• Integrating Cloud Solutions with Qt
    These days, using the cloud for predictive maintenance, analytics or feature updates is a de facto standard in the automation space. Basically, any newly designed product has some server communication at its core. However, the majority of solutions in the field were designed and productized when communication technology was not at today’s level. Still, attempts are being made to attach connectivity to such solutions. The mission statement is to “cloudify” an existing solution, which uses some internal protocol or infrastructure.
  • KDE on FreeBSD – June 2018
    It’s been a while since I wrote about KDE on FreeBSD, what with Calamares and third-party software happening as well. We’re better at keeping the IRC topic up-to-date than a lot of other sources of information (e.g. the FreeBSD quarterly reports, or the f.k.o website, which I’ll just dash off and update after writing this).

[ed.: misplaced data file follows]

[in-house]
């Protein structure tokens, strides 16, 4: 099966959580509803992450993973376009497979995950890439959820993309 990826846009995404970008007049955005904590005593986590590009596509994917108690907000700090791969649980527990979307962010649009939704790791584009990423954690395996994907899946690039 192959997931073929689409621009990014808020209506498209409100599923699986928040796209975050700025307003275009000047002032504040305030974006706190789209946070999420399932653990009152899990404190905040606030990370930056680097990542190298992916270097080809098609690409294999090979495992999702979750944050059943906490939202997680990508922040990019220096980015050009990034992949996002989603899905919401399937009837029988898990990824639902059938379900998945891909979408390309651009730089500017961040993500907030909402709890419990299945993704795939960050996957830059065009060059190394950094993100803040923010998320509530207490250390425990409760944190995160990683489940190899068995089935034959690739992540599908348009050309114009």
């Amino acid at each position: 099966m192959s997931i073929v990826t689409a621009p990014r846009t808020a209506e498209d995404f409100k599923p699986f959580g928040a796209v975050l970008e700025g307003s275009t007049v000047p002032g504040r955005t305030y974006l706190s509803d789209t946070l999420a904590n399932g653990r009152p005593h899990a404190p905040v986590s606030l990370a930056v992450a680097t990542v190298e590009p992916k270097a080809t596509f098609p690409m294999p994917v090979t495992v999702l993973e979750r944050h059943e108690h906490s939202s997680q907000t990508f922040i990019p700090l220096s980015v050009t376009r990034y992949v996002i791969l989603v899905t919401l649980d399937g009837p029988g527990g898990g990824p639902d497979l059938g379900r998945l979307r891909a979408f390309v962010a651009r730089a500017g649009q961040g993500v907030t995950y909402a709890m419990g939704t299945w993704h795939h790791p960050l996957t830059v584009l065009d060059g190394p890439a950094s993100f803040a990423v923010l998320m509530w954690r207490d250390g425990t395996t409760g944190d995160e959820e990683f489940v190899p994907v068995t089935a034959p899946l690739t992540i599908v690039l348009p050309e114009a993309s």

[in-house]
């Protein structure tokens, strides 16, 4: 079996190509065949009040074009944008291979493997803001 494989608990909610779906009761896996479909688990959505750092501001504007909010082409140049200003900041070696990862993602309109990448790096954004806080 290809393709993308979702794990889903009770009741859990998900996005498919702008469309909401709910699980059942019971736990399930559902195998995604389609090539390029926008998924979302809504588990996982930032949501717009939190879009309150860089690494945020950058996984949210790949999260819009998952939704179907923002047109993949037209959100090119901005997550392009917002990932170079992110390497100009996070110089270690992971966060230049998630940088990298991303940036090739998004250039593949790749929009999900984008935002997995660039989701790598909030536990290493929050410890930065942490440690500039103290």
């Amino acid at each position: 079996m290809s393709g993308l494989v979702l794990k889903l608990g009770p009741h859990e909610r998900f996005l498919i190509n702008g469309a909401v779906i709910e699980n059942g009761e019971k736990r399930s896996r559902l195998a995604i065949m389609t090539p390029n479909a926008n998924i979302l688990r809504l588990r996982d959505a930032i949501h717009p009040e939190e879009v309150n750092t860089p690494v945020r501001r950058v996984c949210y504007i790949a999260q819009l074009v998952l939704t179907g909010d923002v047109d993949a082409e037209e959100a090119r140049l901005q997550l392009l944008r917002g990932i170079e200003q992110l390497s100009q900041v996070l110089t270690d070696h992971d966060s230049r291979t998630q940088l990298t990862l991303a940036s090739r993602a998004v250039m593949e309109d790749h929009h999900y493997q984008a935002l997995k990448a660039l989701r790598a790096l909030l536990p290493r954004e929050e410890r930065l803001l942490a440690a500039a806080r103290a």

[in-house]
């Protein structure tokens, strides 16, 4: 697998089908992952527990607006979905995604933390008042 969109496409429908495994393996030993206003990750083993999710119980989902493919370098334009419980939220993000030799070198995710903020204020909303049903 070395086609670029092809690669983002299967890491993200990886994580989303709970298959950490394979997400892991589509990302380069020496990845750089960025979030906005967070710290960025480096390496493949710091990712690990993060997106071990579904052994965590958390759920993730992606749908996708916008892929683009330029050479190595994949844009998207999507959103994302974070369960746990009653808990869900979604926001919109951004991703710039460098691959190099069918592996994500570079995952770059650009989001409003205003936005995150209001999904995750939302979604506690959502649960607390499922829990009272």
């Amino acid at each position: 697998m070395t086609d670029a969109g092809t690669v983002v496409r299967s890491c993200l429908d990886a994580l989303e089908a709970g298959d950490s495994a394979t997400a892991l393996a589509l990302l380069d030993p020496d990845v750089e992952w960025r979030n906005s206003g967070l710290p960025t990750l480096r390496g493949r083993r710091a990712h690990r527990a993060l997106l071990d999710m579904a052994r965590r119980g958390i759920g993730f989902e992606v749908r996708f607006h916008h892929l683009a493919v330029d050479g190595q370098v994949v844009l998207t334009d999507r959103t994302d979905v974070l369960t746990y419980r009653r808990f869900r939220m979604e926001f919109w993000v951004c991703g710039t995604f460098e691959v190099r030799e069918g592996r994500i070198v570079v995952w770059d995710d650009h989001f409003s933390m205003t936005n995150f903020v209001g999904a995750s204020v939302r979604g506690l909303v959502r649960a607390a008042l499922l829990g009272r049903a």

• Konsole’s search tool
    Following my konsole’s experiments from the past week I came here to show something that I’m working on with the VDG, This is the current Konsole’s Search Bar. [...] I started to fix all of those bugs and discovered that most of them happened because we had *one* search bar that was shared between every terminal view, and whenever a terminal was activated we would reposition, reparent, repaint, disconnect, reconnect the search bar. Easiest solution: Each Terminal has it’s own search bar. Setuped only once. The one bug I did not fix was the Opening / Closing one as the searchbar is inside of a layout and layouts would reposition things anyway. All of the above bugs got squashed by just moving it to TerminalDisplay, and the code got also much cleaner as there’s no need to manual intervention in many cases. On the review Kurt – the Konsole maintainer – asked me if I could try to make the Search prettier and as an overlay on top of the Terminal so it would not reposition things when being displayed.